Andrew Neiman


(303) 407- 2038

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Andrew Neiman has experience representing clients in commercial and business litigation and advises companies on contract-based issues, commercial disputes, labor and employment, corporate governance, securities and equity-related disputes, fraud, breach of fiduciary duty, bankruptcy, and cannabis law. In addition, Andrew frequently represents parties in disputes over ownership of closely held companies. 

Andrew also has experience serving as outside general counsel for cannabis clients, providing general business advice, advice on employment matters, and guidance on state and federal regulations governing the operation of legalized cannabis businesses.  He also helps companies advance their business interests and avoid future problems by drafting contracts and internal policies.

Practice Areas

  • Commercial Litigation
  • Labor and Employment
  • Cannabis Law
  • Corporate Advisement

Bar Admissions

  • Colorado


  • Juris Doctor, University of Colorado Law School – 2019
    • Health Law and Policy Certificate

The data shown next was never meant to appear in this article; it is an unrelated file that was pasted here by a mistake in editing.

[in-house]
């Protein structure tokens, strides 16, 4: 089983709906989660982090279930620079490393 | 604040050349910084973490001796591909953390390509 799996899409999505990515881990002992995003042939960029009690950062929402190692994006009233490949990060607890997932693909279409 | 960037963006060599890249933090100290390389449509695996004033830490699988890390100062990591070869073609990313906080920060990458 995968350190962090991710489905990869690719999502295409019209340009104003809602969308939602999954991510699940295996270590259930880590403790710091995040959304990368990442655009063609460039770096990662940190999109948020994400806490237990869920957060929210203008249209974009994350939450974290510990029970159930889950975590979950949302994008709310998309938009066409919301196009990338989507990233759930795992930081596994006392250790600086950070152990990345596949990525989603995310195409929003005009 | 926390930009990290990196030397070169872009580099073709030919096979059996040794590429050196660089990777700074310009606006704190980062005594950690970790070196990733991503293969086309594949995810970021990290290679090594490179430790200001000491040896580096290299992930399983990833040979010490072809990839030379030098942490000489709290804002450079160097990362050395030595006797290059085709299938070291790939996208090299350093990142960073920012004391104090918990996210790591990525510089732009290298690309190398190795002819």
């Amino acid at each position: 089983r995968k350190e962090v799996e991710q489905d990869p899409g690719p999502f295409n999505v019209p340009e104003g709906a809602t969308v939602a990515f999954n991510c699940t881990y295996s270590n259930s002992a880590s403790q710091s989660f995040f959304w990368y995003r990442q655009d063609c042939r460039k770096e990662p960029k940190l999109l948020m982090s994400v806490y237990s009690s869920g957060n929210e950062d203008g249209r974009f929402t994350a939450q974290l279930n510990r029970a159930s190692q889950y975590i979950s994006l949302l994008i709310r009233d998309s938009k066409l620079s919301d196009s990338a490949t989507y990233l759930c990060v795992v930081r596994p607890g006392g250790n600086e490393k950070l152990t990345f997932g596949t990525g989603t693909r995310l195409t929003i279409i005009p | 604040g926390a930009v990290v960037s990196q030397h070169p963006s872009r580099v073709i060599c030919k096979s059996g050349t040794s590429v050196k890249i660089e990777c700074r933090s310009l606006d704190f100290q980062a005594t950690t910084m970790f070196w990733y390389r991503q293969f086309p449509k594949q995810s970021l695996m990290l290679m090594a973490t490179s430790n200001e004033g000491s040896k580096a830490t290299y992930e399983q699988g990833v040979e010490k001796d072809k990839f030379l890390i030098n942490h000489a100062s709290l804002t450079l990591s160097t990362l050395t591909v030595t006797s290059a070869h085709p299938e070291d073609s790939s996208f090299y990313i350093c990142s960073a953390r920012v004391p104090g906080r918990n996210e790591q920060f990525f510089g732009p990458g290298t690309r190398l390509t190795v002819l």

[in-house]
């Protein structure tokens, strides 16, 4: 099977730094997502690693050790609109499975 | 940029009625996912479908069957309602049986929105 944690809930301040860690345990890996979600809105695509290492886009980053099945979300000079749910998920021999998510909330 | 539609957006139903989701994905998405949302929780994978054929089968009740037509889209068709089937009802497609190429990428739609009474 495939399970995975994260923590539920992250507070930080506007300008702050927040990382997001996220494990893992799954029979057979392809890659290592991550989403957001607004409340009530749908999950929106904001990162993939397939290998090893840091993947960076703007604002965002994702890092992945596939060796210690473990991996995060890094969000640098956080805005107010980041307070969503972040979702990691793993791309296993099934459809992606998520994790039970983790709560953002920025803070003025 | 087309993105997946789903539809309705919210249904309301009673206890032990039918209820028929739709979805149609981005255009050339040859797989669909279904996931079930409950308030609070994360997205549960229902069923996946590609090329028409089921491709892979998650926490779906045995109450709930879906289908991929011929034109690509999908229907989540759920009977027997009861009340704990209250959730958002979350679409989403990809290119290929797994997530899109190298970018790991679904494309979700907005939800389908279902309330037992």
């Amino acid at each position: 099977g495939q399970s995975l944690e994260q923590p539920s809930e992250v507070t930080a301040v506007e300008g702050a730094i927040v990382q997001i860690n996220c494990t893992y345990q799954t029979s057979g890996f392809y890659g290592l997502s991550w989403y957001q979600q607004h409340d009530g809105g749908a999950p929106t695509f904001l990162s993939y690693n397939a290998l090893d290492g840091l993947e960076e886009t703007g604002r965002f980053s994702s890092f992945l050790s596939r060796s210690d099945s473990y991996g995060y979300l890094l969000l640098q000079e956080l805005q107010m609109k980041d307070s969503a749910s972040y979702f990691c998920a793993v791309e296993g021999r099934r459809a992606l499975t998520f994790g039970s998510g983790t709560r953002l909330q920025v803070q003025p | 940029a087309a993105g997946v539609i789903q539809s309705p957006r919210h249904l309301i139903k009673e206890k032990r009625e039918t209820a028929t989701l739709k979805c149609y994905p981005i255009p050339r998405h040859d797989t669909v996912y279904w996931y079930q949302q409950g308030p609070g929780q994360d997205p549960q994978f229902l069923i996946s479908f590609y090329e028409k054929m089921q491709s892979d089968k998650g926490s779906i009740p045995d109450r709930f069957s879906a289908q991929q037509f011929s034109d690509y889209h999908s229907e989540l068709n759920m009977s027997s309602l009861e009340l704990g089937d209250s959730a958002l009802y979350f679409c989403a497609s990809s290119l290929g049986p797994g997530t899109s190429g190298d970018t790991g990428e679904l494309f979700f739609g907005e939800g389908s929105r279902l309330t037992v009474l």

• Student Note Published
    • Lead Outreach Editor, Colorado Technology Law Journal
  • Bachelor of Arts in Global & International Studies, with honors, University of California Santa Barbara, – 2015
    • Studied human rights abroad in Buenos Aires, Argentina and Port-au-Prince, Haiti

Professional Affiliations

  • Colorado Bar Association
  • Denver Bar Association
  • Colorado LGBT Bar Association

Personal Interests

Andrew speaks Spanish and enjoys skiing, Pilates, running, live music and theatre, and world travel.

Representative Transactions

  • Represented an owner of a privately held company in an ownership dispute regarding the operating agreement for breach of contract, civil theft, breach of fiduciary duty, unjust enrichment, fraud, and Colorado Organized Crime Act (COCCA) violations. Obtained settlement of over $20 million before trial.
  • Represented a member of an LLC in a contract dispute whereby the LLC agreed to give him equity in exchange for meeting certain sales benchmarks. Claims included breach of contract, fraud, promissory estoppel, unjust enrichment, misappropriation of business value, and intentional interference with contractual relations. Obtained a judgement following a bench trial of over $200,000.